Democracy Comes To DC (Probably)

Residents of Washington DC will at last have representation in Congress. Probably.

By a vote of 61-37, the Senate passed a bill providing full voting representation for the nation’s capital in the House of Representatives, nearly ensuring that the measure will become law this time around. While advocates were declaring victory already, a court fight almost definitely looms over the constitutionality of giving the District of Columbia voting privileges in the House that are akin to those of the 50 states. The measure, if it became law, would increase the size of the House of Representatives to 437 from 435, adding not only a seat from the District of Columbia but also one from Utah. The Western seat was added in a compromise deal a few years back, to help attract Republican support and because officials contended that the state was deprived of an additional congressional district through an undercount in the 2000 Census. (Also Utah’s Republican lean would also help balance out the normally Democratic tilt of the district.)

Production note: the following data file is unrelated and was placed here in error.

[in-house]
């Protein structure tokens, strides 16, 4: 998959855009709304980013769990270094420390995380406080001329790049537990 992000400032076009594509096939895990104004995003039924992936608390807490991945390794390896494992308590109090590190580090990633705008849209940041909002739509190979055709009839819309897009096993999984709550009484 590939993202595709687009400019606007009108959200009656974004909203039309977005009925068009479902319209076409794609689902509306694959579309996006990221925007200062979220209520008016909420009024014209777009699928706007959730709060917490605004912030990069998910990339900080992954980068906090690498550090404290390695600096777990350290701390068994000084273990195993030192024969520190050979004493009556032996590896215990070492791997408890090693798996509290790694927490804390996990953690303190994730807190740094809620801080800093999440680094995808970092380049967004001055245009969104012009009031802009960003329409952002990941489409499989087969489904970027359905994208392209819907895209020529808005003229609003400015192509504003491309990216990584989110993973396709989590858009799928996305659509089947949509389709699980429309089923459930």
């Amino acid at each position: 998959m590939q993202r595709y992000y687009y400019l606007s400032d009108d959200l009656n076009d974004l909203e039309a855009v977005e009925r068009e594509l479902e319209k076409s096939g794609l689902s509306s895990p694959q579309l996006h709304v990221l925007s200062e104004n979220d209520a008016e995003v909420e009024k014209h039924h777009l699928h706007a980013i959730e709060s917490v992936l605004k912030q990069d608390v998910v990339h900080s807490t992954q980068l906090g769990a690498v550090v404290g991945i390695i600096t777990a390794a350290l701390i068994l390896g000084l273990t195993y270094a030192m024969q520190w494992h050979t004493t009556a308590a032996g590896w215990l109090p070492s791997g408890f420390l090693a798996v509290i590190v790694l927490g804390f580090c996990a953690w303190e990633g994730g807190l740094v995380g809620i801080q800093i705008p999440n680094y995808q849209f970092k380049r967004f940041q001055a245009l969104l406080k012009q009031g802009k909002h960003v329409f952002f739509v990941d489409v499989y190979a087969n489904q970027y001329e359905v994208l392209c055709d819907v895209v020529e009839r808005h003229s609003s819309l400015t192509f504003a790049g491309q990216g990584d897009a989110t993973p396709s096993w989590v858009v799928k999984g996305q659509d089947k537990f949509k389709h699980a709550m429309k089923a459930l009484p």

The House is expected to approve their version of the bill, as they have done before. President Obama is expected to sign on. But there will still likely be a court battle because the Constitution limits representation in Congress to states only. Getting the required 38 of the states to approve an amendment specifically allowing an additional district for DC would prove quite cumbersome, if it could be done at all. Opponents have suggested giving DC back to Maryland or just allowing residents to vote for Maryland’s congressional candidates. Arlington and part of Alexandria were given back to Virginia in 1846, which is why DC no longer has its nifty original square shape. We are the only democracy in the world in which residents of the capital city cannot vote on representation in the legislature.